This week, on the darkest day of the year so far, I found comfort in the dark drive home with my kids up a long hilly street in our neighborhood. As we drove higher and higher up the hill, the Christmas lights became more abundant and spectacular, dotting a sea of blackness with color and zigzag designs. It looked magical. It felt hopeful. The lights buoyed my spirits.
I didn’t always feel that way.
Growing up, I absolutely hated Christmas. Everything about it — the music, the commercials, the “holiday” specials, the colors red and green, even the lights — bothered me. As people around me got more excited about the approach of Christmas, and the decorations in stores and public spaces crept closer and closer to Thanksgiving and even Halloween, I remember my mood growing angry, sour, and resentful.
I wasn’t the only one in my family who felt this way. I distinctly remember my dad coming home livid from the grocery store one December day. A checkout clerk had said “Merry Christmas” to him, and he schooled the teenager about how not everyone celebrates Christmas.
We had our own Christmas traditions as a family. Like many Jews, we did Chinese food and movies, or we stayed in and played games and had quality family time, safe from the onslaught of Christmas cheer outside our home.
It wasn’t that we were “grinches” about America’s favorite secular Christian holiday. It’s that for many Jews (and I’m sure other minority religions as well) Christmas is the time of year where no matter how integrated you feel into American society, you are reminded of how much you are still “the other.” White Jews have the privilege of usually being able to fit in to the dominant mainstream culture the rest of the year. But at this time of year, the message many Jews feel is that they are different and don’t belong.
Maybe this is why many Jews say, “Screw that feeling — I’m just going to celebrate Christmas.” For me, that never felt like the right way to quell the feeling being “the other.” While many people do celebrate Christmas in a secular way, Christmas in essence is still a Christian holiday —heck, it even has the word “Christ” in it —albeit one that has been co-opted for secular and commercial purposes. For me, it just feels inherently wrong to celebrate a Christian holiday.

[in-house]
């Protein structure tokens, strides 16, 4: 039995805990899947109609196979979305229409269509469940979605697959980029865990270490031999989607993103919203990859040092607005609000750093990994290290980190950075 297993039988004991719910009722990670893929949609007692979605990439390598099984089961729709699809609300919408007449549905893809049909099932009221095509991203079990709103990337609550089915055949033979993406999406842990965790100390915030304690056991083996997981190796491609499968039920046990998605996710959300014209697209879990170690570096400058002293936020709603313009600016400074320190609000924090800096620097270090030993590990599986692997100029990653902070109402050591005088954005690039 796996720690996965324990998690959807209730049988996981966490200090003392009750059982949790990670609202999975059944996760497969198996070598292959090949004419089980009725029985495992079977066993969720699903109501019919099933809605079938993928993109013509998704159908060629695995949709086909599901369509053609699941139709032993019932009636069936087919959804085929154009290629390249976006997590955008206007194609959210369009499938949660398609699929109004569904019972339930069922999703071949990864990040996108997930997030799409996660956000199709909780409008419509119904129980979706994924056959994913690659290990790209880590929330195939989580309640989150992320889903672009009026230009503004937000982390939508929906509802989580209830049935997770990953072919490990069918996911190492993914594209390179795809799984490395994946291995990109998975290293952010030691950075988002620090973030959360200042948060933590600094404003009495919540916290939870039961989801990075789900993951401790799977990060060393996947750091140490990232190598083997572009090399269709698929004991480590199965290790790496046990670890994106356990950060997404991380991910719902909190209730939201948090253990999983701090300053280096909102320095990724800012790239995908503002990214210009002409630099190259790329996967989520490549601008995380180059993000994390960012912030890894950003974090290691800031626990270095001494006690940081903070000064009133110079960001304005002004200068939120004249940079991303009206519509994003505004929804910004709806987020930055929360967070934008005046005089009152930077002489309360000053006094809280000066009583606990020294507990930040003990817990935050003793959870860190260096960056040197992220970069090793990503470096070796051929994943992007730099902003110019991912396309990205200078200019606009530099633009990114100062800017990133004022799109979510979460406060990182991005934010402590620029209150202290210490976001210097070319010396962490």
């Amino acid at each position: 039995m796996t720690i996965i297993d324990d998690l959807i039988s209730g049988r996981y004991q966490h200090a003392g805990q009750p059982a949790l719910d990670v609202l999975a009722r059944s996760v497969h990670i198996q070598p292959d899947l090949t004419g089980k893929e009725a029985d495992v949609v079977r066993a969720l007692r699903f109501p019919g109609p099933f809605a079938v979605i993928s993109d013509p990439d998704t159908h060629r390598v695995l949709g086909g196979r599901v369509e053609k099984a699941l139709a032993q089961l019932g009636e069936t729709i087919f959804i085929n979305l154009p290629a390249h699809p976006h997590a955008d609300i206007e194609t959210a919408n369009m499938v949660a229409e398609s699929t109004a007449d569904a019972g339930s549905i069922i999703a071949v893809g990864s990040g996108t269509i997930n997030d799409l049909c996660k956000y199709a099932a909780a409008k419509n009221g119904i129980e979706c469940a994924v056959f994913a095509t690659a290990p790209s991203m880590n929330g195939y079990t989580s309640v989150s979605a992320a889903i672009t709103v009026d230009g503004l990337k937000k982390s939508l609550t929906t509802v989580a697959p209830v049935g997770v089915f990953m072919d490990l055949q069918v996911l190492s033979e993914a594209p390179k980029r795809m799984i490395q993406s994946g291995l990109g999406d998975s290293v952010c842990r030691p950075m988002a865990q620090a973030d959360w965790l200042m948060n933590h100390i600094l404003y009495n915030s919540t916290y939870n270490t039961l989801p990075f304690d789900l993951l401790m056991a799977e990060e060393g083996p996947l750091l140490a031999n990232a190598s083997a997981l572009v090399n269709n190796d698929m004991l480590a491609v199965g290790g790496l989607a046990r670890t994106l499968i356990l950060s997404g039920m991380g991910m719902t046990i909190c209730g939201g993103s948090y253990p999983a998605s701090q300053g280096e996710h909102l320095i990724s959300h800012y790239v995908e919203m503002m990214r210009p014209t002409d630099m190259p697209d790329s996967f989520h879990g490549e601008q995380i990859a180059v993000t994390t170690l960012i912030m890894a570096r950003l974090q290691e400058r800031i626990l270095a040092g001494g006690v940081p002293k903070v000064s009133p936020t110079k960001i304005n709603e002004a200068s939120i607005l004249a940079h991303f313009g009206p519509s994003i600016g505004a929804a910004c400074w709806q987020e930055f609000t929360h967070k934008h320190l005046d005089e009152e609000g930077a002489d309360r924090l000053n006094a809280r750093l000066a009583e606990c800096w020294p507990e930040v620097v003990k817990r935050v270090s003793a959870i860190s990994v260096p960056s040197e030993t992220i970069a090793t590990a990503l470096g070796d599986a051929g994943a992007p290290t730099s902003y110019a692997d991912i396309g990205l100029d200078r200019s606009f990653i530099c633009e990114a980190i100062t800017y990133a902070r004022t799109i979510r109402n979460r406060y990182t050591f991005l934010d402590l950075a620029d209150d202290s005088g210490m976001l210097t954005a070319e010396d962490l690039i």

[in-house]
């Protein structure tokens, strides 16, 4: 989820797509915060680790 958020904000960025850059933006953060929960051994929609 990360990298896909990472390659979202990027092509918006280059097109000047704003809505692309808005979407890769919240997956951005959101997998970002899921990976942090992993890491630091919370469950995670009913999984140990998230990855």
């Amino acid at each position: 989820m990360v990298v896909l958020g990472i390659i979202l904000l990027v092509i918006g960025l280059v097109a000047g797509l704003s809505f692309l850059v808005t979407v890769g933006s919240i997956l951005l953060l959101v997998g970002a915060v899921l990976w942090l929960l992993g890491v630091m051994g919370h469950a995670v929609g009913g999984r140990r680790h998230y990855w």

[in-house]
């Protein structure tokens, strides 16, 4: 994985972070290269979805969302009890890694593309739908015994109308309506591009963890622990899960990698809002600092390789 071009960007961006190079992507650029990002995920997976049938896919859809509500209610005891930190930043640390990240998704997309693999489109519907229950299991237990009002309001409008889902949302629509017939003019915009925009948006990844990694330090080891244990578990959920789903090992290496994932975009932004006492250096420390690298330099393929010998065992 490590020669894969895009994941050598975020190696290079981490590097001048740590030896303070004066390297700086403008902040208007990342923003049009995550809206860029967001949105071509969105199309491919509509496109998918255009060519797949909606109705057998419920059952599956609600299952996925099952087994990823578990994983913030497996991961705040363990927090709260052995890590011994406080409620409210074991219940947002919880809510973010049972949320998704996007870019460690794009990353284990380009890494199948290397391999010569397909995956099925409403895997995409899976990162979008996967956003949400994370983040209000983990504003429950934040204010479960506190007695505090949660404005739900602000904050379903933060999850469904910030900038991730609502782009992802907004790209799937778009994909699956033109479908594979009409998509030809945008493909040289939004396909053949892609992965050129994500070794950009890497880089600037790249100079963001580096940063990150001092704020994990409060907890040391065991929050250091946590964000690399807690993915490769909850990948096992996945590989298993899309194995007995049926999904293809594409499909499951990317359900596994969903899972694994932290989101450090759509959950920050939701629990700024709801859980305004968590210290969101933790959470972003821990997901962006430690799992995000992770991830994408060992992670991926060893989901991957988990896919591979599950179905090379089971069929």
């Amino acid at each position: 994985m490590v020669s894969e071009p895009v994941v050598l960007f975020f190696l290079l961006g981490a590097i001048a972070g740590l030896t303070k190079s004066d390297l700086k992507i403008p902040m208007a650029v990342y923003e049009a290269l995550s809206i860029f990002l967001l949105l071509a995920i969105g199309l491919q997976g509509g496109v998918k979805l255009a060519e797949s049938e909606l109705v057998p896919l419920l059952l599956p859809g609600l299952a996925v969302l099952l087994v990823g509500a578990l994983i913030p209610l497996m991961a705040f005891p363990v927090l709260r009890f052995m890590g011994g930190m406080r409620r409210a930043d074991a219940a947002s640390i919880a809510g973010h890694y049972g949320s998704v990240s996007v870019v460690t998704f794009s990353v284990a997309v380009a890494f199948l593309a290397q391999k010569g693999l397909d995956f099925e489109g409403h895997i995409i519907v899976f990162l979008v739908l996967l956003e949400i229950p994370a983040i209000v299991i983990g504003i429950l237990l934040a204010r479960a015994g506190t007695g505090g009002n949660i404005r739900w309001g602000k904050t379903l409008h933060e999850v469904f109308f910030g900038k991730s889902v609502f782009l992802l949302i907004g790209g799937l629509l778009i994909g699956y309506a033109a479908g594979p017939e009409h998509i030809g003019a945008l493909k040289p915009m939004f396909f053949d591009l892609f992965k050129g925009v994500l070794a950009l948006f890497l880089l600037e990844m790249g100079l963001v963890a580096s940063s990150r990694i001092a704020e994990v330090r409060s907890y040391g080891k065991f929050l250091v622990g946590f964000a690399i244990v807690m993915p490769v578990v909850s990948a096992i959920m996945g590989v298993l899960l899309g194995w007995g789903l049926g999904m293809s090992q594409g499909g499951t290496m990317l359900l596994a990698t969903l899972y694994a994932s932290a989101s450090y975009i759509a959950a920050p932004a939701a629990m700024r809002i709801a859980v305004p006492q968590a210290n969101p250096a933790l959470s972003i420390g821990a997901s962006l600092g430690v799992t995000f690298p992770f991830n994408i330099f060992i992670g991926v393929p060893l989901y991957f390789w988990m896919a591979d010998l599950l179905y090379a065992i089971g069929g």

Despite the feeling of being isolated, I grew to take pride in being different, even at this time of year. I was reminded of all the Jewish friends in my social circle who felt similarly. Many of them became my Chinese-food-and-movie-on-Christmas friends over the years.
Things shifted for me again 10 years ago, a few months after I met the man who would become my husband and I found myself driving to meet his family and participate in their Christmas celebrations. My husband, who grew up in a relatively secular interfaith family, had downplayed the “Christmasiness” of his family’s celebration in order to sell me on the experience. But when I saw the tree and the stockings, it was clear to me what I was getting into. I made it through that first year and each year since, even finding joy in the family time and the traditions.
Every year, I still find myself remembering that feeling of otherness from my childhood (and most of my adulthood). Even when I participate in my husband’s family’s Christmas traditions, Christmas is still that time of year when I am reminded of my Jewishness. But I’ve learned to find strength in the feeling of being different.
I’ve also found that not hating Christmas has opened me up to the possibility of finding beauty in the lights on my drive home. These lights remind me of the lights of Hanukkah. One of traditions of Hanukkah is to put one’s menorah in the window, to publicize the miracle of the holiday, to shine the light from our homes out into the community.
The lights of both holidays speak to the common urge of all humanity to seek out light in dark times, to yearn for hope and miracles, to look for the good in something that once felt bad. And that makes me feel like I belong.